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Inspiration from Pa Ingalls

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Every year or two, I read through all the “Little House” books by Laura Ingalls Wilder.  I love these books and always have, though it isn’t easy for me to explain why.  Maybe it’s their life of simplicity, faith, and hard work that I admire and want to emulate.  Maybe it’s Laura’s spunk and wit.  Whatever it might be, each time I read through the series, a different book becomes my favorite because of the way I relate to it at the time.

I just finished reading On the Banks of Plum Creek.  After leaving the crowded Big Woods of Wisconsin and passing through Indian Territory in Missouri, the Ingalls family moves to Minnesota.  Expecting a bumper crop of wheat, Pa builds a house, paying for the supplies on credit.  But the wheat crop never comes in because swarms of grasshoppers cover the land and eat every living plant.  Now, not only can Pa not pay his debts, he can’t even afford to buy new boots to replace his patched ones, and food supplies are running low.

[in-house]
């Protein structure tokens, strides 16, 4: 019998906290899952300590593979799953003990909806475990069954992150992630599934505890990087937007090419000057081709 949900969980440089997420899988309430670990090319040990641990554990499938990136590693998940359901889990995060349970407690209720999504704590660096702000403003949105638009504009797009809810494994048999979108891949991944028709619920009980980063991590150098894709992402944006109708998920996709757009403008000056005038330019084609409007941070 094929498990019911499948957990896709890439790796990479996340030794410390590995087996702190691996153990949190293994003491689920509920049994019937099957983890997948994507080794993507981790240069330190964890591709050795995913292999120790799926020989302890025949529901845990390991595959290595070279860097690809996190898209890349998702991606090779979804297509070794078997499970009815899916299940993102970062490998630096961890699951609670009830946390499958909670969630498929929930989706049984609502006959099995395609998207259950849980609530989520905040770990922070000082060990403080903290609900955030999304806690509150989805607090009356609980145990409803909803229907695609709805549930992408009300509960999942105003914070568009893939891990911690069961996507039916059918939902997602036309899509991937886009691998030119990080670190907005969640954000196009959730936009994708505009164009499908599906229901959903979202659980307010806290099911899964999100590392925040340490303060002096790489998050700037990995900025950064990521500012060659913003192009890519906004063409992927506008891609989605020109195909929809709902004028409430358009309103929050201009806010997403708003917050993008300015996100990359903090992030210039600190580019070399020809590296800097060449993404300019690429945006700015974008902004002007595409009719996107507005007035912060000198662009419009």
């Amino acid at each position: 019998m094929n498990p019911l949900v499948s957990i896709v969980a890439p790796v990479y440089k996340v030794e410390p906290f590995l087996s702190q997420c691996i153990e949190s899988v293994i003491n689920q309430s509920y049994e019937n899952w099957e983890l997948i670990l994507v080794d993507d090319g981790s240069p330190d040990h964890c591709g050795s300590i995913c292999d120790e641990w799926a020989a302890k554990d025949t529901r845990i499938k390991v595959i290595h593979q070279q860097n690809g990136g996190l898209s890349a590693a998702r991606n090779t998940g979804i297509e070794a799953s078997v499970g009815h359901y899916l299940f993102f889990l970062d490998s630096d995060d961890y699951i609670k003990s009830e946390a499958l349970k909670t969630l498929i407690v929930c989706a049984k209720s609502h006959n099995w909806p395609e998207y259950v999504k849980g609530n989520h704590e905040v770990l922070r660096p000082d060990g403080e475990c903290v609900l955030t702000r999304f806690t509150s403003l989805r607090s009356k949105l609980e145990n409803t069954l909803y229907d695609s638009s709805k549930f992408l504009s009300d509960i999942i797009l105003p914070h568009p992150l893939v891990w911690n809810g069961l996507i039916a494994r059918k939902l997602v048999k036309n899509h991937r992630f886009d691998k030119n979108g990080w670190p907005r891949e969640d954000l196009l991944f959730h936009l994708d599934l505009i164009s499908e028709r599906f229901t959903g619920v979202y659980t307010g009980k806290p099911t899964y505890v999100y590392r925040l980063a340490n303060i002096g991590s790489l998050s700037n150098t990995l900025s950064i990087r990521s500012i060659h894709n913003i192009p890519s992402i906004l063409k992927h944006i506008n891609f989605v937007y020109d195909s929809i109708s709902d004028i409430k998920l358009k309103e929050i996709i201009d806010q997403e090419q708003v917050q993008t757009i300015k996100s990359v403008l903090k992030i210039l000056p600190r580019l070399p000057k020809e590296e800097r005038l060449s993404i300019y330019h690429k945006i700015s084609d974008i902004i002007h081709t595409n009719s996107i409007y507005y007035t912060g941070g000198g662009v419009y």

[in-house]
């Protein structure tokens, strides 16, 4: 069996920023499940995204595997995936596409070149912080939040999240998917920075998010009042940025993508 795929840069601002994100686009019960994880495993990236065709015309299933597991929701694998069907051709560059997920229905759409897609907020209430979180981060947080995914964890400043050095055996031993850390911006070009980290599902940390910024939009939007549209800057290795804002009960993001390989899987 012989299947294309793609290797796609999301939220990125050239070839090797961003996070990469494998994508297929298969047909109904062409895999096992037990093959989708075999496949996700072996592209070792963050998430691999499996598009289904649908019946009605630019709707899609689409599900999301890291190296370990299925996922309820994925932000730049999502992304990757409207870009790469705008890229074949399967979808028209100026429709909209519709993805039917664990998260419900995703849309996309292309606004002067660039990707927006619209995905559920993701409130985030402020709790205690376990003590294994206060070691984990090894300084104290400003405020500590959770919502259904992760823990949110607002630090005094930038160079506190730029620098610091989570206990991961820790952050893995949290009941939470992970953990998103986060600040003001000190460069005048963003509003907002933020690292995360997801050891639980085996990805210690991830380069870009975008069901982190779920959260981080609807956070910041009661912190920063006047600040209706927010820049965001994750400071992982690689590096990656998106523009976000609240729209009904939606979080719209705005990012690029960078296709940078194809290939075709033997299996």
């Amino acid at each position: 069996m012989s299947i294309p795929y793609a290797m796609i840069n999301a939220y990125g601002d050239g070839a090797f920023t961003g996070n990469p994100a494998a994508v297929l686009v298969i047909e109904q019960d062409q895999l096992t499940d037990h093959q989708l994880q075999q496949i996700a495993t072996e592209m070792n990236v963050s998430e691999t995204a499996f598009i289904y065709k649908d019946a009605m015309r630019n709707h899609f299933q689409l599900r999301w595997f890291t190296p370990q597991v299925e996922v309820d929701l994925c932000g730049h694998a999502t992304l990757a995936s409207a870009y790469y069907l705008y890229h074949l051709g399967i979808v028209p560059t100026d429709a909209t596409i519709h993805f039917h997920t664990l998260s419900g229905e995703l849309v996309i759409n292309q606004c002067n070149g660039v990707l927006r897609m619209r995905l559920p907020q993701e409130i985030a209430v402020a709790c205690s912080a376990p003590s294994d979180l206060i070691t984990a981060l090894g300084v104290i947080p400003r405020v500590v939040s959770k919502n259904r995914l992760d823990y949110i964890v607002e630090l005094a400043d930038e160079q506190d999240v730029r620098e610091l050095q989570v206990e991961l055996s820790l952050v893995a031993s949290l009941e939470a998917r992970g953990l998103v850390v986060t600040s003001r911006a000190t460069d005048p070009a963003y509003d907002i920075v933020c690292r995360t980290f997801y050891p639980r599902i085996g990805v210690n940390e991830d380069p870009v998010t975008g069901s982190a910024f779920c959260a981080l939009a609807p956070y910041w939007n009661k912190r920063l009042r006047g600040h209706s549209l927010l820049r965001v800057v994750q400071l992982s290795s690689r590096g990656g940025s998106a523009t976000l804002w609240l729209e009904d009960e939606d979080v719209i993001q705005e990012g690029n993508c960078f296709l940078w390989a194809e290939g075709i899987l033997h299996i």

So Pa goes back east, walking three hundred miles to find work harvesting others’ crops.

Back east, when they’ve been travelling west all these years.  It seemed like going backward.

And he walked.  Three hundred miles.

It’s mind boggling to me, but it’s what Pa had to do to take care of his wife and three daughters.

I feel a kinship to Pa.  We too are in debt and need to find work to be able to pay our bills.  I don’t think that going east to help with the harvest will be our solution, but we are working to figure out what our solution is.

And I hope that, like Pa, we will remain faithful and steadfast.


About Karen Koch

I like the old-fashioned lifestyle. All this new-fangled stuff baffles me sometimes. I cherish living out in the country, raising chickens and rabbits, planting fruit trees, and enjoying a slow life filled with beautiful words and ideas. I don't always achieve a slow life. I teach middle school English and manage a little burgeoning farm with my husband, and somewhere in the midst of that, I try to find time for writing, running, knitting, reading, and playing the ukulele. And sometimes, I actually succeed.

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